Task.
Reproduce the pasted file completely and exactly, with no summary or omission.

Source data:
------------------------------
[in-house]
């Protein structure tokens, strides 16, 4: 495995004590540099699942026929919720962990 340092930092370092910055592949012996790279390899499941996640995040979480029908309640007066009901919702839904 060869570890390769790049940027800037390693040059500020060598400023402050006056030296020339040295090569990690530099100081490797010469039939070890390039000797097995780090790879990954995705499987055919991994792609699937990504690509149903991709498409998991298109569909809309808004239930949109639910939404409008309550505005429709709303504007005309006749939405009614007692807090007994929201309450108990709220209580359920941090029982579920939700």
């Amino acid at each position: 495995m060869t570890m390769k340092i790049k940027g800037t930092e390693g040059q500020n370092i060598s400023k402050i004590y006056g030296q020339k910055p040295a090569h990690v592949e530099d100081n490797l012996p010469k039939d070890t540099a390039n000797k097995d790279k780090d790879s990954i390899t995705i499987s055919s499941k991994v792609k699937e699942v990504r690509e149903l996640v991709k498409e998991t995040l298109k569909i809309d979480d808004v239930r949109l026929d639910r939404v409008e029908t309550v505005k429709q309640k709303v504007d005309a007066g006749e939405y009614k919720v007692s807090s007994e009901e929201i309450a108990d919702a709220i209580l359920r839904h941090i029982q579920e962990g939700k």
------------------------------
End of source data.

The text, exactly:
[in-house]
């Protein structure tokens, strides 16, 4: 495995004590540099699942026929919720962990 340092930092370092910055592949012996790279390899499941996640995040979480029908309640007066009901919702839904 060869570890390769790049940027800037390693040059500020060598400023402050006056030296020339040295090569990690530099100081490797010469039939070890390039000797097995780090790879990954995705499987055919991994792609699937990504690509149903991709498409998991298109569909809309808004239930949109639910939404409008309550505005429709709303504007005309006749939405009614007692807090007994929201309450108990709220209580359920941090029982579920939700």
């Amino acid at each position: 495995m060869t570890m390769k340092i790049k940027g800037t930092e390693g040059q500020n370092i060598s400023k402050i004590y006056g030296q020339k910055p040295a090569h990690v592949e530099d100081n490797l012996p010469k039939d070890t540099a390039n000797k097995d790279k780090d790879s990954i390899t995705i499987s055919s499941k991994v792609k699937e699942v990504r690509e149903l996640v991709k498409e998991t995040l298109k569909i809309d979480d808004v239930r949109l026929d639910r939404v409008e029908t309550v505005k429709q309640k709303v504007d005309a007066g006749e939405y009614k919720v007692s807090s007994e009901e929201i309450a108990d919702a709220i209580l359920r839904h941090i029982q579920e962990g939700k």